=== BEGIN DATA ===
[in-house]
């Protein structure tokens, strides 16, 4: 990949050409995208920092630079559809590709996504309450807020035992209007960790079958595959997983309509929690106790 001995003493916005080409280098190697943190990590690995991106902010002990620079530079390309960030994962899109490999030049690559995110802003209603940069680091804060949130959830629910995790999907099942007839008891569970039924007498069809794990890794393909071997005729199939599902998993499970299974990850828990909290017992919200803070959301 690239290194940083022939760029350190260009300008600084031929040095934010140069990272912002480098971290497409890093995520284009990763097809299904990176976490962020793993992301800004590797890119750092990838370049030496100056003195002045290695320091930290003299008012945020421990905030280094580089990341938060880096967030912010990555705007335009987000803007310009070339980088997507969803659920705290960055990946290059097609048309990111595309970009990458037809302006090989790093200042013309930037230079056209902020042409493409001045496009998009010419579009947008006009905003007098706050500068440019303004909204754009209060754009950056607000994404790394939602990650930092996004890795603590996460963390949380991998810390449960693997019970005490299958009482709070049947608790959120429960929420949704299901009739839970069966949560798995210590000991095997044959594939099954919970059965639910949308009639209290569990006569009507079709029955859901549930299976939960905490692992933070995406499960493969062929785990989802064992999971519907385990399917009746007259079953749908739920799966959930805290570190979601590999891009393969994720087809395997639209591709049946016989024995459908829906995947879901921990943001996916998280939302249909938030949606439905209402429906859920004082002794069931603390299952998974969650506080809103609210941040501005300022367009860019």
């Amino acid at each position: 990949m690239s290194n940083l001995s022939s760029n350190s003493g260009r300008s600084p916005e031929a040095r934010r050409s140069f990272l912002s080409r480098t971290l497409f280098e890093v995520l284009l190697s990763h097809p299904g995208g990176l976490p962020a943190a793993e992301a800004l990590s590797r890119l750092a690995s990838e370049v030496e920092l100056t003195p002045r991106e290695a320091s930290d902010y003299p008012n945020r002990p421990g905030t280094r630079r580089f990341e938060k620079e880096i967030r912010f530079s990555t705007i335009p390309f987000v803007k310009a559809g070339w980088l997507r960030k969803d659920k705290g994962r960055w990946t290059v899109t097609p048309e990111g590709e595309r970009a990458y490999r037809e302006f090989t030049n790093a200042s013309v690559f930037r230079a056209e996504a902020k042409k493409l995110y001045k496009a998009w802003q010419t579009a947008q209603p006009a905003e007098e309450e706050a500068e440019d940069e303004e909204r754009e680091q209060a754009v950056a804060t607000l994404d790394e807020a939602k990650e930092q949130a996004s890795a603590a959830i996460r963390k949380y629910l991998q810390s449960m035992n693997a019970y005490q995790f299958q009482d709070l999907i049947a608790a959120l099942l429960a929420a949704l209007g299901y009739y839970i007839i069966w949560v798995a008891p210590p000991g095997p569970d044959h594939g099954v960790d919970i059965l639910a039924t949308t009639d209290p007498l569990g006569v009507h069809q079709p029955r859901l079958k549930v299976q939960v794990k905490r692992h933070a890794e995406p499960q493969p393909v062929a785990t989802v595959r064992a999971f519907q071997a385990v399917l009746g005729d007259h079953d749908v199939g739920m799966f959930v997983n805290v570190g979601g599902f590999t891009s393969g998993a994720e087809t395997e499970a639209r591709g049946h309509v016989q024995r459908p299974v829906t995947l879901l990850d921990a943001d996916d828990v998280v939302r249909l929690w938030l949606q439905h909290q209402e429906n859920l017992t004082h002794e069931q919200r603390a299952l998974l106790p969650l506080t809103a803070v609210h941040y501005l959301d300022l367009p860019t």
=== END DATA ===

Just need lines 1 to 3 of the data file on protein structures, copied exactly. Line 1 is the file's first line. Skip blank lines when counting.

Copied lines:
[in-house]
């Protein structure tokens, strides 16, 4: 990949050409995208920092630079559809590709996504309450807020035992209007960790079958595959997983309509929690106790 001995003493916005080409280098190697943190990590690995991106902010002990620079530079390309960030994962899109490999030049690559995110802003209603940069680091804060949130959830629910995790999907099942007839008891569970039924007498069809794990890794393909071997005729199939599902998993499970299974990850828990909290017992919200803070959301 690239290194940083022939760029350190260009300008600084031929040095934010140069990272912002480098971290497409890093995520284009990763097809299904990176976490962020793993992301800004590797890119750092990838370049030496100056003195002045290695320091930290003299008012945020421990905030280094580089990341938060880096967030912010990555705007335009987000803007310009070339980088997507969803659920705290960055990946290059097609048309990111595309970009990458037809302006090989790093200042013309930037230079056209902020042409493409001045496009998009010419579009947008006009905003007098706050500068440019303004909204754009209060754009950056607000994404790394939602990650930092996004890795603590996460963390949380991998810390449960693997019970005490299958009482709070049947608790959120429960929420949704299901009739839970069966949560798995210590000991095997044959594939099954919970059965639910949308009639209290569990006569009507079709029955859901549930299976939960905490692992933070995406499960493969062929785990989802064992999971519907385990399917009746007259079953749908739920799966959930805290570190979601590999891009393969994720087809395997639209591709049946016989024995459908829906995947879901921990943001996916998280939302249909938030949606439905209402429906859920004082002794069931603390299952998974969650506080809103609210941040501005300022367009860019």
């Amino acid at each position: 990949m690239s290194n940083l001995s022939s760029n350190s003493g260009r300008s600084p916005e031929a040095r934010r050409s140069f990272l912002s080409r480098t971290l497409f280098e890093v995520l284009l190697s990763h097809p299904g995208g990176l976490p962020a943190a793993e992301a800004l990590s590797r890119l750092a690995s990838e370049v030496e920092l100056t003195p002045r991106e290695a320091s930290d902010y003299p008012n945020r002990p421990g905030t280094r630079r580089f990341e938060k620079e880096i967030r912010f530079s990555t705007i335009p390309f987000v803007k310009a559809g070339w980088l997507r960030k969803d659920k705290g994962r960055w990946t290059v899109t097609p048309e990111g590709e595309r970009a990458y490999r037809e302006f090989t030049n790093a200042s013309v690559f930037r230079a056209e996504a902020k042409k493409l995110y001045k496009a998009w802003q010419t579009a947008q209603p006009a905003e007098e309450e706050a500068e440019d940069e303004e909204r754009e680091q209060a754009v950056a804060t607000l994404d790394e807020a939602k990650e930092q949130a996004s890795a603590a959830i996460r963390k949380y629910l991998q810390s449960m035992n693997a019970y005490q995790f299958q009482d709070l999907i049947a608790a959120l099942l429960a929420a949704l209007g299901y009739y839970i007839i069966w949560v798995a008891p210590p000991g095997p569970d044959h594939g099954v960790d919970i059965l639910a039924t949308t009639d209290p007498l569990g006569v009507h069809q079709p029955r859901l079958k549930v299976q939960v794990k905490r692992h933070a890794e995406p499960q493969p393909v062929a785990t989802v595959r064992a999971f519907q071997a385990v399917l009746g005729d007259h079953d749908v199939g739920m799966f959930v997983n805290v570190g979601g599902f590999t891009s393969g998993a994720e087809t395997e499970a639209r591709g049946h309509v016989q024995r459908p299974v829906t995947l879901l990850d921990a943001d996916d828990v998280v939302r249909l929690w938030l949606q439905h909290q209402e429906n859920l017992t004082h002794e069931q919200r603390a299952l998974l106790p969650l506080t809103a803070v609210h941040y501005l959301d300022l367009p860019t």